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Despite Alzheimer’s diagnosis, Tony Bennett has kept performing

Updated February 1, 2021 - 3:55 pm

Las Vegas favorite and international entertainment legend Tony Bennett has revealed he has been diagnosed with Alzheimer’s.

The 94-year-old Bennett announced his diagnosis through a lengthy profile in AARP The Magazine. He also posted a message to Twitter, saying, “Life is a gift — even with Alzheimer’s.” And thanked his family and the publication for telling his story.

Bennett was diagnosed in 2016, the same year he was honored by Keep Memory Alive’s Power of Love gala at MGM Grand Garden Arena. Bennett was long a supporter of Cleveland Clinic Lou Ruvo Center for Brain Health, and was in powerful voice during a soaring medley to close the show.

Ruvo Center founder Larry Ruvo had a cake made for Bennett that night, an exact replica of Bennett’s childhood home in Queens. When the cake arrived, the audience roared. Bennett then added a closing number, “How Do You Keep The Music Playing” as Ruvo rolled the cake, decorated with several sparklers, onto the stage.

“He called me the next day and said, ‘Something happened to me last night that has never happened in my career. I lost it onstage,” Ruvo said Monday. “He looked at that house and said, ‘I saw my father and I, sitting on that stoop.”

Frequently in Las Vegas

Because of such appearances, the public had been unaware of Bennett’s declining health as he kept performing. His most recent dates in Las Vegas were a three-show set at The Venetian Theatre on Sept. 25, 27 and 28. His three dates at The Venetian last August were cancelled because of COVID restrictions.

Prior to those dates, Bennett took the stage in an unbilled appearance with Lady Gaga at Park Theater on June 10, 2019. He also joined Gaga the previous January.

Bennett performed as headliner at Caesars Palace’s 50th-anniversary celebration in August 2016, and had co-headlined with Gaga at the Chelsea at the Cosmopolitan on New Year’s Eve weekend 2014. He performed a set of six shows at Encore Theater in October 2017.

The recording legend’s last public performance was March 11 at Count Basie Center for the Arts in Red Bank, New Jersey.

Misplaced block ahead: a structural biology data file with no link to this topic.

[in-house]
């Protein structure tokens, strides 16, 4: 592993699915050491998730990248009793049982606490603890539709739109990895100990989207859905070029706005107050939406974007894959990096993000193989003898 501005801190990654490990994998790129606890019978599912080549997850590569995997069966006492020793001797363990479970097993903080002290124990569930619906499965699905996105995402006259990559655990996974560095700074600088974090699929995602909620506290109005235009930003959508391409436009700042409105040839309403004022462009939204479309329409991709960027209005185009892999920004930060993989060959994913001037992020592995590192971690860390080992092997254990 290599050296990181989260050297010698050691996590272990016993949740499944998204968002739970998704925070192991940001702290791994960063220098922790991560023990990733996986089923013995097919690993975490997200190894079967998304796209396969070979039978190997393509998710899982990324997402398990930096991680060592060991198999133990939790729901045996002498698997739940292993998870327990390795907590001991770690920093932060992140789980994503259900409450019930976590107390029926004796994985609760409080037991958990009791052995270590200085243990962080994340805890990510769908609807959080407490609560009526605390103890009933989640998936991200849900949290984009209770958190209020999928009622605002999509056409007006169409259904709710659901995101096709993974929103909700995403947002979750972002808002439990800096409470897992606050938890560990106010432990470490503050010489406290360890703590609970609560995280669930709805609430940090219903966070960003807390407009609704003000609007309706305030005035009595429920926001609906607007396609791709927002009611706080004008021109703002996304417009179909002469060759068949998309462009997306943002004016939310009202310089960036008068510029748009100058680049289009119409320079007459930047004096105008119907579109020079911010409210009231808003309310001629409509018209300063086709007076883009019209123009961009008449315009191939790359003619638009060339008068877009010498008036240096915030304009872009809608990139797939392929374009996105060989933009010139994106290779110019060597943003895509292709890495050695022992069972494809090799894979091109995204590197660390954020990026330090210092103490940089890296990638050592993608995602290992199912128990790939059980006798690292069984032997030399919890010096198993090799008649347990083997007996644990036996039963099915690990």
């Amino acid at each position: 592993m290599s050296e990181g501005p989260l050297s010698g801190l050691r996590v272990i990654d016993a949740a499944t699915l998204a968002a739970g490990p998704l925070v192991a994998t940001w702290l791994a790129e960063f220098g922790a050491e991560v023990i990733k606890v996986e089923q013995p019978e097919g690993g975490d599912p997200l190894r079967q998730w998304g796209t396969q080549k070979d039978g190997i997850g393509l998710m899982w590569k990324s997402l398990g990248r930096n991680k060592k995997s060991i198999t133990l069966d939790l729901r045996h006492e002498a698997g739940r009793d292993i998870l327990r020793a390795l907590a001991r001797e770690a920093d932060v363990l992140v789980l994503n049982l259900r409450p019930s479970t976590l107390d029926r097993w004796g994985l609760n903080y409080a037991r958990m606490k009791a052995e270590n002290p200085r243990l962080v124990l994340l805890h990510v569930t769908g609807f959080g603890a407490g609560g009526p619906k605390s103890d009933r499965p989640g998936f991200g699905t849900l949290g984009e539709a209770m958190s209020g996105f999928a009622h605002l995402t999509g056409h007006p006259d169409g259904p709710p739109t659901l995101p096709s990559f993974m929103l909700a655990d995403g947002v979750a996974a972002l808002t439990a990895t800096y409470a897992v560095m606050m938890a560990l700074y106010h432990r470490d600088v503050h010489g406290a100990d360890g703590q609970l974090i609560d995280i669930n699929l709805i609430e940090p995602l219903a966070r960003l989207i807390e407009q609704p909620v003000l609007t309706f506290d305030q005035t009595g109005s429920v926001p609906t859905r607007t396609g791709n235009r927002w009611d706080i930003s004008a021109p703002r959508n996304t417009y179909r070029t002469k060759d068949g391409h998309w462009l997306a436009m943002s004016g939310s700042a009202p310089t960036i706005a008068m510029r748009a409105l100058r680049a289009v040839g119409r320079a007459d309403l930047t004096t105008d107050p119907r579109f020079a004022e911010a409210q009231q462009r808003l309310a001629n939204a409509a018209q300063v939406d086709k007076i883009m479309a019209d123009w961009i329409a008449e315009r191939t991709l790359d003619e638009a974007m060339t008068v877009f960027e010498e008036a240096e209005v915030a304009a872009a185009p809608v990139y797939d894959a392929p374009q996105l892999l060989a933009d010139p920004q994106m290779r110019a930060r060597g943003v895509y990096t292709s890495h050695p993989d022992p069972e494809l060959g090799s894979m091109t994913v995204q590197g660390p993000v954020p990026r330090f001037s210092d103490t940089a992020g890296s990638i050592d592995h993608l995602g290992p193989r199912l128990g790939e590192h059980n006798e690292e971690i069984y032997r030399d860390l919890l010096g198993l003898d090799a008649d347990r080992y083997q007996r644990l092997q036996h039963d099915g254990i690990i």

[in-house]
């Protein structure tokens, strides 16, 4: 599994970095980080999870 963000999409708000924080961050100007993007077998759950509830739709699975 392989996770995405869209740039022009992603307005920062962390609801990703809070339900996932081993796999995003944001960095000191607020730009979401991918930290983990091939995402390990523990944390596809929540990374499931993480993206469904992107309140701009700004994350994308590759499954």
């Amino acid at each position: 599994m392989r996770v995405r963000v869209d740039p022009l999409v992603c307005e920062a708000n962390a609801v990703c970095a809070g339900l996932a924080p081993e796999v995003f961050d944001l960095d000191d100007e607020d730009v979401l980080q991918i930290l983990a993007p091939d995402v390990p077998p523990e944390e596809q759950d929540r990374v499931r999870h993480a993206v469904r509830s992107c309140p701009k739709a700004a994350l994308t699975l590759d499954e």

Bennett’s wife, Susan, and son Danny are helping the iconic entertainer live comfortably after his diagnosis.

As AARP noted, “Both Susan and Danny said that backstage, Tony could seem utterly mystified about his whereabouts. But the moment he heard the announcer’s voice boom ‘Ladies and gentlemen — Tony Bennett!’ he would transform himself into performance mode, stride out into the spotlight, smiling and acknowledging the audience’s applause.”

New music planned

Bennett does plan to release new music this spring, a follow of his 2014 album “Cheek to Cheek” with Gaga. Those songs were recorded between 2018 and early 2020. According to AARP, Gaga knew of Bennett’s diagnosis when their recording sessions were filmed as part of a documentary.

“The pain and sadness in Gaga’s face is clear at such moments — but never more so than in an extraordinarily moving sequence in which Tony (a man she calls ‘an incredible mentor, and friend, and father figure’) sings a solo passage of a love song. Gaga looks on, from behind her mic, her smile breaking into a quiver, her eyes brimming, before she puts her hands over her face and sobs.”

As part of Bennett’s appearance at the 2016 Power of Love gala, the Las Vegas Strip was renamed Tony Bennett Boulevard in his honor as one day, May 21, 2016. During the gala event, such stars as Andra Day, Darius Rucker, Herbie Hancock, Chris Botti, James Corden, Jordin Sparks and Steven Tyler took the stage to honor Bennett.

An avid and accomplished painter, Bennett also routinely offered his work to the Keep Memory Alive auction.

Ruvo was first made aware of Bennett when Bennett played the showroom at Sahara and Ruvo worked the front desk. That was in 1962-‘63, when Ruvo attended Las Vegas High School. Their relationship has spanned the decades.

“Tony has always loved Las Vegas, and his support of the Cleveland Clinic has been very, very, very big deal,” said Ruvo, who recalled touring Bennett through the Ruvo Center in December 2015. “We were doing an interview down at the Center, and he was asked, ‘When are you going to stop working?’ And he said, ‘Never. All my friends who have stopped working have died. I’ll never stop.”

John Katsilometes’ column runs daily in the A section. His “PodKats!” podcast can be found at reviewjournal.com/podcasts. Contact him at jkatsilometes@reviewjournal.com. Follow @johnnykats on Twitter, @JohnnyKats1 on Instagram.

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